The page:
Tracing the Attention of Moving Citizens
Two universal classes of behaviors and the transition of degree correlations.(A) The number of boxes N(lB) is a power law function of box length lB in the attention network, and these two variables show an exponential relationship in the mobility network. (B) In the mobility network, the degree correlation (measured by the Pearson correlation coefficient Cor(knn, k)) decreases from positive to negative when lB = 4, while the correlation remains negative in the attention network. Panel (C,D) show the transition of degree correlation in details. For the mobility network (C), the slope of data points is positive when , and the slope turns negative when . Meanwhile, the correlation is always negative in the attention network (D).
© Copyright Policy - open-access
Related In: Results  -  Collection

License
Show All Figures
getmorefigures.php?uid=PMC5016808&req=5

f2: Two universal classes of behaviors and the transition of degree correlations.(A) The number of boxes N(lB) is a power law function of box length lB in the attention network, and these two variables show an exponential relationship in the mobility network. (B) In the mobility network, the degree correlation (measured by the Pearson correlation coefficient Cor(knn, k)) decreases from positive to negative when lB = 4, while the correlation remains negative in the attention network. Panel (C,D) show the transition of degree correlation in details. For the mobility network (C), the slope of data points is positive when , and the slope turns negative when . Meanwhile, the correlation is always negative in the attention network (D).
Mentions: The online and offline networks show very different properties in the renormalization process (Fig. 2B). In the attention network, the number of boxes N(lB) scales to the length of box lB, following a power-law function, . However, in the mobility network, N(lB) and lB display an exponential relationship N(lB) ~ e−β. According to Song et al.7, the mobility network is small-world and the attention network is fractal. This findings imply that online and offline human behaviors are governed by different mechanisms.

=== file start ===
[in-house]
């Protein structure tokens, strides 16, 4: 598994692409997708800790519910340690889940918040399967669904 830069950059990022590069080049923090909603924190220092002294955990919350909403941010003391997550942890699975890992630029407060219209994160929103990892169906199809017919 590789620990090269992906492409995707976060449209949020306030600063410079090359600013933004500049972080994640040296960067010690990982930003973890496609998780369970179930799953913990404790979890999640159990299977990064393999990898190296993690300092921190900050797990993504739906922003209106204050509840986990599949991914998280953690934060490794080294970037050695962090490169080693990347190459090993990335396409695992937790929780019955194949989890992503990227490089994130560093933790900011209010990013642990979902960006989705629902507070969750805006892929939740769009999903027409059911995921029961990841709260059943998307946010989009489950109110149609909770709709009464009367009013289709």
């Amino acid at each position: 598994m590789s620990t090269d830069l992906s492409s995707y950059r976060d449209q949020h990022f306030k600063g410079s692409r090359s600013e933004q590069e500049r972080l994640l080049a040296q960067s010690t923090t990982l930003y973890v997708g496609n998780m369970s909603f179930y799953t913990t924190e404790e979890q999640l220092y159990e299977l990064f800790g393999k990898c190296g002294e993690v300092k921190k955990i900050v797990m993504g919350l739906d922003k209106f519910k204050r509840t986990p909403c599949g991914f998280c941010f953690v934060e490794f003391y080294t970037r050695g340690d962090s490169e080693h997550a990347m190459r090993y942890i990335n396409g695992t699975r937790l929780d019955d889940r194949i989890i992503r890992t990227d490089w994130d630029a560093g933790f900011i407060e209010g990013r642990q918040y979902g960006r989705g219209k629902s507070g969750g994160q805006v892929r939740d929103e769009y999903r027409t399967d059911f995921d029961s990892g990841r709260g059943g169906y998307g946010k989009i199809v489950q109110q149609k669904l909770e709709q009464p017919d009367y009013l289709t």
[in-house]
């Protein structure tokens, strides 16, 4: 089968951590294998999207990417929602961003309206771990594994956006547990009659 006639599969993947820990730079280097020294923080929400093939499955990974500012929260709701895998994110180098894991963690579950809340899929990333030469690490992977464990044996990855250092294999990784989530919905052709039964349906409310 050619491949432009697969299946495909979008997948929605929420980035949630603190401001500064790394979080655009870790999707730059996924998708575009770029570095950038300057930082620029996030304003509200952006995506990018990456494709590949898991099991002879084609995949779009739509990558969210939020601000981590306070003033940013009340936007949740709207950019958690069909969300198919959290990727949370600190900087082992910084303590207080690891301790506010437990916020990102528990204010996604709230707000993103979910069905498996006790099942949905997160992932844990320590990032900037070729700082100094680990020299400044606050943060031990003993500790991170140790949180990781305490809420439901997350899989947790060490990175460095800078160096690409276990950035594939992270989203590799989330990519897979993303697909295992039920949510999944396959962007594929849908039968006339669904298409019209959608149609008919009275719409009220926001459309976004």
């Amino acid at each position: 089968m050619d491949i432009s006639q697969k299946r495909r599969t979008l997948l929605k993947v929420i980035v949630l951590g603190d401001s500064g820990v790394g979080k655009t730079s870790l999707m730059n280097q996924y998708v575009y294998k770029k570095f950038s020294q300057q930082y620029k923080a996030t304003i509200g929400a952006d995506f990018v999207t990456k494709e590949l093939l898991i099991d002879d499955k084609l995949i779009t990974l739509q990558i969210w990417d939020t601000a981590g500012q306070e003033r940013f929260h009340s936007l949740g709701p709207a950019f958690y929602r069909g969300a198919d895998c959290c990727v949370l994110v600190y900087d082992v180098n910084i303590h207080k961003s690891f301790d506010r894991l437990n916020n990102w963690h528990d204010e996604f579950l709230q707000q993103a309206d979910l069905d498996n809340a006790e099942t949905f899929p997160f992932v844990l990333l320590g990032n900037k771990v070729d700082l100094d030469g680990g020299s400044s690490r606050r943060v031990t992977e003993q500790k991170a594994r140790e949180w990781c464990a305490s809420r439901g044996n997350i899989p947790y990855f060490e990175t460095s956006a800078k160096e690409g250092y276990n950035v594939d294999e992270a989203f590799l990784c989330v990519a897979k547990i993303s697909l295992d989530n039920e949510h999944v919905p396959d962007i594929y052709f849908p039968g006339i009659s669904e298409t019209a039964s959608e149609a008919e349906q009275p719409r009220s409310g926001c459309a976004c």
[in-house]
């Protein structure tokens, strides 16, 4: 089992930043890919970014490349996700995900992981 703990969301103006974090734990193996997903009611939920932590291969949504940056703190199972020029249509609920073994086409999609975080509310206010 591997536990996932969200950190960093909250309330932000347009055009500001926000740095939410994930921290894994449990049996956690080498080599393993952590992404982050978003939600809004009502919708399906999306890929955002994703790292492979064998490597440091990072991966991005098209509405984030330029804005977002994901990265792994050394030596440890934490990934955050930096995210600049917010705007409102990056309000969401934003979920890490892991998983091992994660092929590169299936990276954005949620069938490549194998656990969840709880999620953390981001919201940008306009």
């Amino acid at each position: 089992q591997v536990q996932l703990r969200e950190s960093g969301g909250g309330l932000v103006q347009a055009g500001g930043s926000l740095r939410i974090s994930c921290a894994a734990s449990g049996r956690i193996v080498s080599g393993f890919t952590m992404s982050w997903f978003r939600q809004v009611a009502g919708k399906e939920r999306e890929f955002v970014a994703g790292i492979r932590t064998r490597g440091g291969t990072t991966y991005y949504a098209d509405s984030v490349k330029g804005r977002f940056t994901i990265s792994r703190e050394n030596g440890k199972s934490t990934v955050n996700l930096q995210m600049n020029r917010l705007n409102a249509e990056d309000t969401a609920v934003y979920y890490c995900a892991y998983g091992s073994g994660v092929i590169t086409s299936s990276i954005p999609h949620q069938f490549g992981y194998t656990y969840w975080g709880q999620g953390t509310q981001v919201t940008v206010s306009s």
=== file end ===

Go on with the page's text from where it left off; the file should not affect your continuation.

View Article: PubMed Central - PubMed

ABSTRACT

With the widespread use of mobile computing devices in contemporary society, our trajectories in the physical space and virtual world are increasingly closely connected. Using the anonymous smartphone data of 1 × 105 users in a major city of China, we study the interplay between online and offline human behaviors by constructing the mobility network (offline) and the attention network (online). Using the network renormalization technique, we find that they belong to two different classes: the mobility network is small-world, whereas the attention network is fractal. We then divide the city into different areas based on the features of the mobility network discovered under renormalization. Interestingly, this spatial division manifests the location-based online behaviors, for example shopping, dating, and taxi-requesting. Finally, we offer a geometric network model to help us understand the relationship between small-world and fractal networks.

No MeSH data available.